I’m surprised no one mentioned shared AirTags in the report card. sixcolors.com/post/2024…
Finished reading: A Morning at the Office by Edgar Mittelhölzer 📚
The novel’s accessibility masks its complexity. I found the novel stylistically reminiscent of some of Henry Green’s later work. Mittelhölzer’s depiction of the characters' inner thoughts and feelings drives the narrative, but the work intentionally documents the social and racial hierarchies of post-war, pre-independence Trinidad.
Currently reading: The Great Derangement by Amitav Ghosh 📚
Currently reading: The Drowned World by J. G. Ballard 📚
Finished reading: Fate is the Hunter by Ernest K. Gann 📚 This was a really interesting, ironic memoir of the early days of passenger flight, before the adoption of jet engines. I can see why it is an aviation classic.
Sad to hear that Al Jaffe died. He did make a dent in the universe, though. www.progressiveruin.com
📺 Wrapping up S1 of Avenue 5 on the HBO+. Not sure how I feel about it. There’s a lot to like, but I also find myself frustrated with some of the plot and character logic.
Just finished the second and last season of Detroiters on the Paramount+ 📺
I know Seth Meyers was intending to be complimentary when he called it “stupid” (well, “brilliantly stupid”), but it is also a very sweet and sentimental show, particularly towards the city in which it is set.
Currently reading: The Demi-Sexes by Jane De La Vaudere 📚
A completely chilling move made by heartless actors: Texas attorney general’s office sought state data on transgender Texans 🏳️🌈
I bought a four-pack of these on discount at Aldi, and I’ve kept them in case I needed an emergency caffeine boost. The moment arrived. The flavor is like a coffee-flavored hard candy without the sweetness. I can’t recommend it, but the drink is not as gross as I feared. ☕️
Over the past year, I’ve added this podcast to my regular listening. I admire the analysis Leah Litman, Kate Shaw, and Melissa Murray provide each week. Their guest for this episode, Rebecca Nagle, helpfully explains the importance of ICWA for the tribes and for the rest of America.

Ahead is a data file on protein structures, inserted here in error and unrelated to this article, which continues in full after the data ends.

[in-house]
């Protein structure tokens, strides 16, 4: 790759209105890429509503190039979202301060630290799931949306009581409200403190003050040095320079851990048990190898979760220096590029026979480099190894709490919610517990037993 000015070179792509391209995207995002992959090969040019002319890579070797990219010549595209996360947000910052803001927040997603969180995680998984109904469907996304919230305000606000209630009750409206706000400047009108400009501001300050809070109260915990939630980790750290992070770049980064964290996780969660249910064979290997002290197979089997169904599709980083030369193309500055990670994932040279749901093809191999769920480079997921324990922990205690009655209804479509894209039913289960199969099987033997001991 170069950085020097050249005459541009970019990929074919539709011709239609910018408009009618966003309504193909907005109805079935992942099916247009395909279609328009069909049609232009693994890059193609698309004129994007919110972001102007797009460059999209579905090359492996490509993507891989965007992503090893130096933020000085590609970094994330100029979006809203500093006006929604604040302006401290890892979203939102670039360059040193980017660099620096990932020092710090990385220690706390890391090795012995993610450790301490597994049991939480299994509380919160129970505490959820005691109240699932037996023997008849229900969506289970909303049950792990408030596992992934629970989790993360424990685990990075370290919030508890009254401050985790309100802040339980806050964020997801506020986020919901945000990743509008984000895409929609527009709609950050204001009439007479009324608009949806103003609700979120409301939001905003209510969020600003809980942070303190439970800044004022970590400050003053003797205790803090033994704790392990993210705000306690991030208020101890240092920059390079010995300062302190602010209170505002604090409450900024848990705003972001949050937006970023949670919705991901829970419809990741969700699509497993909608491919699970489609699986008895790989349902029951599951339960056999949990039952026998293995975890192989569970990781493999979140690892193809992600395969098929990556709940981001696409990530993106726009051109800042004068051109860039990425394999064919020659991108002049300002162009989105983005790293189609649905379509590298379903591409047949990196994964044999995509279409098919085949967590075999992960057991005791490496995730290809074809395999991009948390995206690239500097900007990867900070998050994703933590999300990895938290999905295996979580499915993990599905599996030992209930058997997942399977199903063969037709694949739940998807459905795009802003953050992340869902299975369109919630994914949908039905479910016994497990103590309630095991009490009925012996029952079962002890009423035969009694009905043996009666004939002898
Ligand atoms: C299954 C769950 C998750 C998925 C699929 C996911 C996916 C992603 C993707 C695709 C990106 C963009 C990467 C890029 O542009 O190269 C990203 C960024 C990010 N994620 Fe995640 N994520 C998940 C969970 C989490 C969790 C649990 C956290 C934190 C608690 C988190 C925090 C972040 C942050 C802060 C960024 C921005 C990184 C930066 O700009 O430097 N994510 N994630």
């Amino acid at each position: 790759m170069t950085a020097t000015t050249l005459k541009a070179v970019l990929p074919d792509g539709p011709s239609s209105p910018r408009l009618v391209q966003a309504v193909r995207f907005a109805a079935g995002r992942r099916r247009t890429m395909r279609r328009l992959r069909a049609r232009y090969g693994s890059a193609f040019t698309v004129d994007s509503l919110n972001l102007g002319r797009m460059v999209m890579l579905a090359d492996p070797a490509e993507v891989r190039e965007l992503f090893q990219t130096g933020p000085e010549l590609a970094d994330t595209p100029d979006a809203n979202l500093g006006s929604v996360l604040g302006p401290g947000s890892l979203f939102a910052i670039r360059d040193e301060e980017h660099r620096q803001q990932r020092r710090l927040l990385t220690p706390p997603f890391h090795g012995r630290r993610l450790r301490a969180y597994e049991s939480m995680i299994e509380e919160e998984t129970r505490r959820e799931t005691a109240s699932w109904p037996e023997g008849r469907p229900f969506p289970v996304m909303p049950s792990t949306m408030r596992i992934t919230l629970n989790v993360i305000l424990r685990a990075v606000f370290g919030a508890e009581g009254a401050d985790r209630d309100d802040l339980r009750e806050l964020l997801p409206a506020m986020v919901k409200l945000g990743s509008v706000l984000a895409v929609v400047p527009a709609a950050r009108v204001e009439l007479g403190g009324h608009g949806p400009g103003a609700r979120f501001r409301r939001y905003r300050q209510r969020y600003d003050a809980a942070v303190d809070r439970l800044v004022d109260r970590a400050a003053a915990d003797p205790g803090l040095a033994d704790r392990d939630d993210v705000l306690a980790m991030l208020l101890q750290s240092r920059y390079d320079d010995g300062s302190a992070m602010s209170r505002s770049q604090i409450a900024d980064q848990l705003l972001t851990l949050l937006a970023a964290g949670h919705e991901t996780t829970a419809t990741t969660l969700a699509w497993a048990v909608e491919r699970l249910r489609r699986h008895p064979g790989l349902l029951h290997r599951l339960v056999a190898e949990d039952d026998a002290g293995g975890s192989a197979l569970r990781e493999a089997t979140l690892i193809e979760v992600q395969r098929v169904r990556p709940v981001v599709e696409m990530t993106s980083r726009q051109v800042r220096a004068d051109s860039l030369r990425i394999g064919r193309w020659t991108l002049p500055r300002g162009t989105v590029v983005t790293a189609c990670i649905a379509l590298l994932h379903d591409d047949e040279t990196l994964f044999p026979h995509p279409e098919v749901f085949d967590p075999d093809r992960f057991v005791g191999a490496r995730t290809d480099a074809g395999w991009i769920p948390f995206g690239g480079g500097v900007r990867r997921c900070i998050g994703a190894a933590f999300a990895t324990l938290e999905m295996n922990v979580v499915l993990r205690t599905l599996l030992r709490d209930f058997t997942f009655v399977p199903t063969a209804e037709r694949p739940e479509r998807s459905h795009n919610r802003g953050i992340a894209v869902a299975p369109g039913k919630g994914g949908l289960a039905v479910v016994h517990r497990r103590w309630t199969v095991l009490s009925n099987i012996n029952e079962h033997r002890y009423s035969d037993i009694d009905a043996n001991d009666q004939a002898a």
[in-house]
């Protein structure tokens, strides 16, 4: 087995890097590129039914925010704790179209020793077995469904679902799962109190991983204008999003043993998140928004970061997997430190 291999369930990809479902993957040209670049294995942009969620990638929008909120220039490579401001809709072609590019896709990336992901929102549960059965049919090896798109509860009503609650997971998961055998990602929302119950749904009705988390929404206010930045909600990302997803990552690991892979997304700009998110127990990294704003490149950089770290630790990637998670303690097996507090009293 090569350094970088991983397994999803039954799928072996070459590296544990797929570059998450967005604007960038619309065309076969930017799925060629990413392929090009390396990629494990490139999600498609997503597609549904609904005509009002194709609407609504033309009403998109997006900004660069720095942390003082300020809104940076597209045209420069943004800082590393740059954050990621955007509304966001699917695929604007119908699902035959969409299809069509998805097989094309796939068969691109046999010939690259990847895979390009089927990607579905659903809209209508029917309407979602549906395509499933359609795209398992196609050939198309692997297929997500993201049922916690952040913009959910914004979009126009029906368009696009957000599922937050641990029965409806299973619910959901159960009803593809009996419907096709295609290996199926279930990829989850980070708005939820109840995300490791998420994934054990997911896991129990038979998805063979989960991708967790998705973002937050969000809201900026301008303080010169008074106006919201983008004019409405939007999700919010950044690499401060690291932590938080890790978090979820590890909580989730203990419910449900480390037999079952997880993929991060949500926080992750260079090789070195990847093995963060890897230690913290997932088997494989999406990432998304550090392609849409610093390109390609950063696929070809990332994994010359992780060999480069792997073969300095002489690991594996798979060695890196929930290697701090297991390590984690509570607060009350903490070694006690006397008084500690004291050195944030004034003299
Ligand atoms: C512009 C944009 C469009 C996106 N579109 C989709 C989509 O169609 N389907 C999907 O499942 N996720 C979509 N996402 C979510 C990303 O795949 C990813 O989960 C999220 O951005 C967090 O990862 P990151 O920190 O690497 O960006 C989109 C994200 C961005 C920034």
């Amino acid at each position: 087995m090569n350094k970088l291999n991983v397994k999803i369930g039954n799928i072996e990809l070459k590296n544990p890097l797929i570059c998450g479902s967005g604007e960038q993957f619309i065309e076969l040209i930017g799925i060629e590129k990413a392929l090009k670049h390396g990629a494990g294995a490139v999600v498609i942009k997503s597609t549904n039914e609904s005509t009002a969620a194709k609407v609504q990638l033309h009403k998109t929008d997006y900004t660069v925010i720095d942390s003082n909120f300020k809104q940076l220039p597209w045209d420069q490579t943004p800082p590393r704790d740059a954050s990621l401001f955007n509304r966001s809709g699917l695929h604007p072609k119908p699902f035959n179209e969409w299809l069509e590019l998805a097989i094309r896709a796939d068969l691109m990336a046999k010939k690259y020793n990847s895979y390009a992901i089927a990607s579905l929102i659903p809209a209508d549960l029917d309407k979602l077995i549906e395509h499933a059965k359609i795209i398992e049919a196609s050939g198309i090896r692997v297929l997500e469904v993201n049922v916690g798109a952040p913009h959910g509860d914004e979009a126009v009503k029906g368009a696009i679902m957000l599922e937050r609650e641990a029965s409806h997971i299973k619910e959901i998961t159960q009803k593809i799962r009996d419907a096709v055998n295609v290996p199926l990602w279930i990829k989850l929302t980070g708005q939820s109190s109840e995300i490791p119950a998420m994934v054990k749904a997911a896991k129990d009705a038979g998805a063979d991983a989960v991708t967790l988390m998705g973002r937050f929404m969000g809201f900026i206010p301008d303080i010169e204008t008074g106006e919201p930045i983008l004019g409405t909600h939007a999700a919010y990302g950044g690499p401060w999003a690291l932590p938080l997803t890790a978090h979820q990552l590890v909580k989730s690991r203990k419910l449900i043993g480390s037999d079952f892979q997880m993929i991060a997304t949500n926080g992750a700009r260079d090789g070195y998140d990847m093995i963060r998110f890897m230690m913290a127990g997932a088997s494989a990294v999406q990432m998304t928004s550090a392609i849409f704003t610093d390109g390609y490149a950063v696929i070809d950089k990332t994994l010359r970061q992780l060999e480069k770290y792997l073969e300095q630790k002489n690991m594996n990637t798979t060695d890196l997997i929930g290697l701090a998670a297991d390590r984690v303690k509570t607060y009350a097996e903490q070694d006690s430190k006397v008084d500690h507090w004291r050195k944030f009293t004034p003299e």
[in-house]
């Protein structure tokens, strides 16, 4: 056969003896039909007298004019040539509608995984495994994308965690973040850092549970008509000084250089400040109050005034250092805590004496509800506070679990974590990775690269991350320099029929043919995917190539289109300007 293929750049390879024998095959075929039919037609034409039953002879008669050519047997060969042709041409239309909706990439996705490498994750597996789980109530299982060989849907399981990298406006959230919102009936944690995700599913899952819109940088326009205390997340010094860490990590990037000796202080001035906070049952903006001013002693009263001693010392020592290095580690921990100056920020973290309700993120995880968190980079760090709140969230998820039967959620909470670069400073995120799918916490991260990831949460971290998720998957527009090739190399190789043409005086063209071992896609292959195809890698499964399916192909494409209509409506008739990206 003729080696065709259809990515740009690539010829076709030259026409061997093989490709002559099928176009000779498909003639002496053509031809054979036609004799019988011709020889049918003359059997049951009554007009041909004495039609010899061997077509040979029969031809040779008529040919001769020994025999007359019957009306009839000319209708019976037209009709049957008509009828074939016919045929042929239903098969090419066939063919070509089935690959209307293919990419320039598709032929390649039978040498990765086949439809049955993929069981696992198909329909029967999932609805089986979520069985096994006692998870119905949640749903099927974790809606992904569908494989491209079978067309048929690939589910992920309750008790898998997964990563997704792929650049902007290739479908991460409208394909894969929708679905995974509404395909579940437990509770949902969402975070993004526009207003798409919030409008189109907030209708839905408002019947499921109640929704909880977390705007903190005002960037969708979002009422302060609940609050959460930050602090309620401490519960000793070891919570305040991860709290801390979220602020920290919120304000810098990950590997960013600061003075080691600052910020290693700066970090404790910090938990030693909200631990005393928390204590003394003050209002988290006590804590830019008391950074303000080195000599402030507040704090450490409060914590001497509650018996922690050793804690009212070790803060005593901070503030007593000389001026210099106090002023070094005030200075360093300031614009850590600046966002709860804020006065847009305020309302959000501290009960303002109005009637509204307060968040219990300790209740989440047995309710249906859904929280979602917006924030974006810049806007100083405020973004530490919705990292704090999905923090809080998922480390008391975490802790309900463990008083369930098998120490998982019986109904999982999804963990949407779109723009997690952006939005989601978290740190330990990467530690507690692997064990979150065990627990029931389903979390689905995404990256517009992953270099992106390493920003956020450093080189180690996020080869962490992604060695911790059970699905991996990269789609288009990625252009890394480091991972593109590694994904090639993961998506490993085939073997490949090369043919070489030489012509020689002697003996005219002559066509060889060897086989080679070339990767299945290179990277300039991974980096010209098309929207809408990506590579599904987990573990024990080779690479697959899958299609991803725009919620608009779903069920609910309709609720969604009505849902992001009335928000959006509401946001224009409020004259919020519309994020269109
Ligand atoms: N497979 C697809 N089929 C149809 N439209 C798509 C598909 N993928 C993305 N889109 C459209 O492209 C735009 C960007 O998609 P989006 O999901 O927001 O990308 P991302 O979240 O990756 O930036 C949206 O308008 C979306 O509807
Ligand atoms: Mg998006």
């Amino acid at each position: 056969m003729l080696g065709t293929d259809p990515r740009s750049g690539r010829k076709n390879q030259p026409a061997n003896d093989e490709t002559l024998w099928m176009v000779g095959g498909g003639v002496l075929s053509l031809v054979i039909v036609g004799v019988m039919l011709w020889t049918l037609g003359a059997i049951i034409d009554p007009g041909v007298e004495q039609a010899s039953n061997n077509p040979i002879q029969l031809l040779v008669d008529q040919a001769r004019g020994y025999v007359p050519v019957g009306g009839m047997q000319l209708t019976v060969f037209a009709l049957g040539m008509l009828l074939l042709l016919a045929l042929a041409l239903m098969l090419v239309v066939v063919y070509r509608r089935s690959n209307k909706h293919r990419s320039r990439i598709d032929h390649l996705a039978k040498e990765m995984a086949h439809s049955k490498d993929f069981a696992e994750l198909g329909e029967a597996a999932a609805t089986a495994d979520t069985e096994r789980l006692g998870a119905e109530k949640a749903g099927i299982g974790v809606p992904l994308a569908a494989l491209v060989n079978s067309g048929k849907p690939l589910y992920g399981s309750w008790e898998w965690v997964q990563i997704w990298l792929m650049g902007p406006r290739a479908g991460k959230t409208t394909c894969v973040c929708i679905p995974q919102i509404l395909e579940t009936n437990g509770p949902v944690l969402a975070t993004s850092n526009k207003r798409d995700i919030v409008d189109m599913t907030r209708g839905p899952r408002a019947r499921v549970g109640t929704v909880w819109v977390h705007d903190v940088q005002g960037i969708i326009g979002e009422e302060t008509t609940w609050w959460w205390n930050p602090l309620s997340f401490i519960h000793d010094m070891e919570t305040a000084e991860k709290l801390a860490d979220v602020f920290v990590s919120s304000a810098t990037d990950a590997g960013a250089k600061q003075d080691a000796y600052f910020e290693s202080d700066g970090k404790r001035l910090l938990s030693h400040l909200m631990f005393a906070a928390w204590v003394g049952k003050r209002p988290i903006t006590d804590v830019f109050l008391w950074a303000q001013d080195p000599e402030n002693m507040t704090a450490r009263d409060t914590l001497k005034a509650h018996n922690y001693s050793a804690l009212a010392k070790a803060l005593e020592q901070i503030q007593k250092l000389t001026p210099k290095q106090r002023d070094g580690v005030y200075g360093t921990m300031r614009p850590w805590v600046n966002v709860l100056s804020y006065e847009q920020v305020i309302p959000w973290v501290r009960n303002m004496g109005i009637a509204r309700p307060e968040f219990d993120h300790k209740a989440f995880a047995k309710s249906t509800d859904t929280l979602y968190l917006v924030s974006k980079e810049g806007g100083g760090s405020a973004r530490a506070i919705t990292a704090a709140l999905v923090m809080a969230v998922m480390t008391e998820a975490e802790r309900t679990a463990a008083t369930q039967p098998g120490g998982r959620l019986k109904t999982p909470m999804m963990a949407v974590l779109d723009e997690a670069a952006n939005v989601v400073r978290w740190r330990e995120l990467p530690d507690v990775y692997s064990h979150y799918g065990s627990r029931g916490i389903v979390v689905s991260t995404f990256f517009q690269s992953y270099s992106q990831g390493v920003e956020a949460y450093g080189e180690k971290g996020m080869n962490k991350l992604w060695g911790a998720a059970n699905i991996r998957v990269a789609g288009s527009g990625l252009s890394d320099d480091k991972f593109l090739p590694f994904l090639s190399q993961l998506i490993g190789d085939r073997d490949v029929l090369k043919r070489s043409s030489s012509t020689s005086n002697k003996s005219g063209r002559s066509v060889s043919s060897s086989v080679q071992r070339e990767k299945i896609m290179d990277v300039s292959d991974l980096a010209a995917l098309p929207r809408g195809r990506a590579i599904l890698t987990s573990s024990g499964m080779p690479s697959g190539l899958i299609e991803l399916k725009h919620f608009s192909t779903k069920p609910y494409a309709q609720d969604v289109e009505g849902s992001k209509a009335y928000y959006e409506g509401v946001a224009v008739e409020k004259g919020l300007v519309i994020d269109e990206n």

I have been spending time revisiting Sinclair Lewis’s 1935 satire, It Can’t Happen Here, which I read for the first time this summer. When it first appeared, it was an extremely popular bestseller (selling 320,000 copies domestically in its first year), and its title has become part of the American idiom. I find it interesting that, when scholars discuss it, they go out of their way to note that either that they believe or that the consensus is that the novel isn’t very good. It probably doesn’t help that Lewis privately called it “a bad book,” according to Mark Schorer’s critical biography, Sinclair Lewis: An American Life (1961). Schorer also seems of two minds about then novel, calling it “a tour de force,” but then providing this disparaging comparison:
Considered as a whole work, It Can’t Happen Here differs from other examples of its genre in having neither the intellectual coherence of Aldous Huxley nor the persuasive vision of a nightmare future of George Orwell. (610)
I’m not sure Huxley, as much as I appreciate his work, is the coherent intellect the above suggests and, no, Lewis doesn’t set his novel in the future.
I also don’t think this is a bad book. Lewis was never one to utilize a particular kind of literary prose–neither was Huxley for that matter. But in terms of plot, pacing, and depiction, It Can’t Happen works pretty well.
On his visit to Cape Finisterre, the avuncular minister administered his signature for a sinister petitioner, a swindler parishioner, causing a mini stir.